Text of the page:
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Leader of Thailand’s Move Forward Party, Pita Limjaroenrat, Resigns from Politics

Leader of Thailand’s Move Forward Party (MFP), Pita Limjaroenrat, has announced his resignation as the party’s leader following his suspension from his MP duties pending a court ruling. Pita, who led the progressive MFP to victory in the country’s election in May, was prevented from taking power by legislators. Under the current , the person serving as parliament’s opposition leader must be an MP, which Pita is currently unable to fulfill due to his suspension.

In a social media post on Friday, Pita stated that he decided to step down in order to comply with the court’s order and allow the party to appoint a new member as the opposition leader, a role he described as “greatly important.” The MFP will select its new leaders on September 23, and Pita mentioned that he will stay involved with the party, regardless of his role.

analyst Thitinan Pongsudhirak praised Pita’s decision as a testament to the MFP’s commitment to policy and the modernization of Thailand. He stated that the MFP was the “real ” and stepping aside would enable the party to pursue its reformist agenda effectively.

Pita’s suspension originated from his attempt to seek parliament’s to be named prime minister in July. The Constitutional Court suspended him from his seat in the House of Representatives as it investigates whether he violated the law by holding shares in a now-defunct media company while running for office. Pita has denied these charges and MPs in Thailand are prohibited from owning media shares as per the country’s . If found guilty, Pita could face up to three years in prison and a fine of up to 60,000 baht ($1,675), while his party could be fined up to 100,000 baht ($2,793).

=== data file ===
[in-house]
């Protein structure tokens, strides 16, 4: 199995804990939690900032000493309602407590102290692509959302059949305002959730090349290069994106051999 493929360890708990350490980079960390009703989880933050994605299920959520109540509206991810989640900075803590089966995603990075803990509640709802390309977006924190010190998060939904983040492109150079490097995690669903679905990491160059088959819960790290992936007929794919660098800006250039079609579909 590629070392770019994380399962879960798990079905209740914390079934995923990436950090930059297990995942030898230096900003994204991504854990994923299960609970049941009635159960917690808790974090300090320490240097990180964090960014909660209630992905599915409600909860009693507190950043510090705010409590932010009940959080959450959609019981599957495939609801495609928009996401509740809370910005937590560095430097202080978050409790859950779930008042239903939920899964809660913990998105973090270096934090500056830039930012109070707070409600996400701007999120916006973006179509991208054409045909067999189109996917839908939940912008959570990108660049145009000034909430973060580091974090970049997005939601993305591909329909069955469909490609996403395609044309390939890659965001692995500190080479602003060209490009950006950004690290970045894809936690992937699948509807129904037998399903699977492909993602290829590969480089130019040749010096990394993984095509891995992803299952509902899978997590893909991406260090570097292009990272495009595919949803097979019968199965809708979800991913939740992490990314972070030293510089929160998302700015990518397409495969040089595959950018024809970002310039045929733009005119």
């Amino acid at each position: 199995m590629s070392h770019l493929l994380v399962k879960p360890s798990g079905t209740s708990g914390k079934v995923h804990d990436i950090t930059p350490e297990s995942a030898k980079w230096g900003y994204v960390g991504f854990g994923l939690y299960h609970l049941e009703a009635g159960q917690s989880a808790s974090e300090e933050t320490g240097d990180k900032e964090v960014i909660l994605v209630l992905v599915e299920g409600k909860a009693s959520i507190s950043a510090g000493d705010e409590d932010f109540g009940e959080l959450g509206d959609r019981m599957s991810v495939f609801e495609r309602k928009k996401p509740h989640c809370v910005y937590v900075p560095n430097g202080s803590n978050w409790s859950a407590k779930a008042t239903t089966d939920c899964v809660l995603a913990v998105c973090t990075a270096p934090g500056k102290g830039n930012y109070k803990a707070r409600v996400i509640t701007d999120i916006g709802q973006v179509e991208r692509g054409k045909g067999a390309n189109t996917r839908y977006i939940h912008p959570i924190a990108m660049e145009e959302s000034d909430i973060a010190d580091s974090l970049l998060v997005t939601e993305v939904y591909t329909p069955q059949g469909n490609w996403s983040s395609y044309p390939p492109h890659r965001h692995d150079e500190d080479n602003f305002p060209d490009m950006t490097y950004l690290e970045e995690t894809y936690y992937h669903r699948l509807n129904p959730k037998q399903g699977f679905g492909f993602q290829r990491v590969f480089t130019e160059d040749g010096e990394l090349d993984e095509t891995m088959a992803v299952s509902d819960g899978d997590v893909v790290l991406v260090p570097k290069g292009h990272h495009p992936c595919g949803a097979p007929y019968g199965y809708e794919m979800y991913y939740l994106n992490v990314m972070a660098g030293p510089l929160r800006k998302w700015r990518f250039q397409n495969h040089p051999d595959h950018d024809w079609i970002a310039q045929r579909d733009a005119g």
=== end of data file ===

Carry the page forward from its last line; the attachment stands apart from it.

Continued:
The ruling on Pita’s case by the Constitutional Court is still pending, and he was given a 30-day extension in late August to prepare his defense.

During the May election, the MFP received the most votes but was thwarted by conservative members of the unelected Senate from forming a government due to its pledge to revise a law protecting Thailand’s from criticism. As a , the Pheu Thai Party, which came second in the polls, formed a coalition government with the support of military-backed parties. Pita’s resignation allows the MFP to focus on its role as an effective opposition party, advocating for their progressive agenda.

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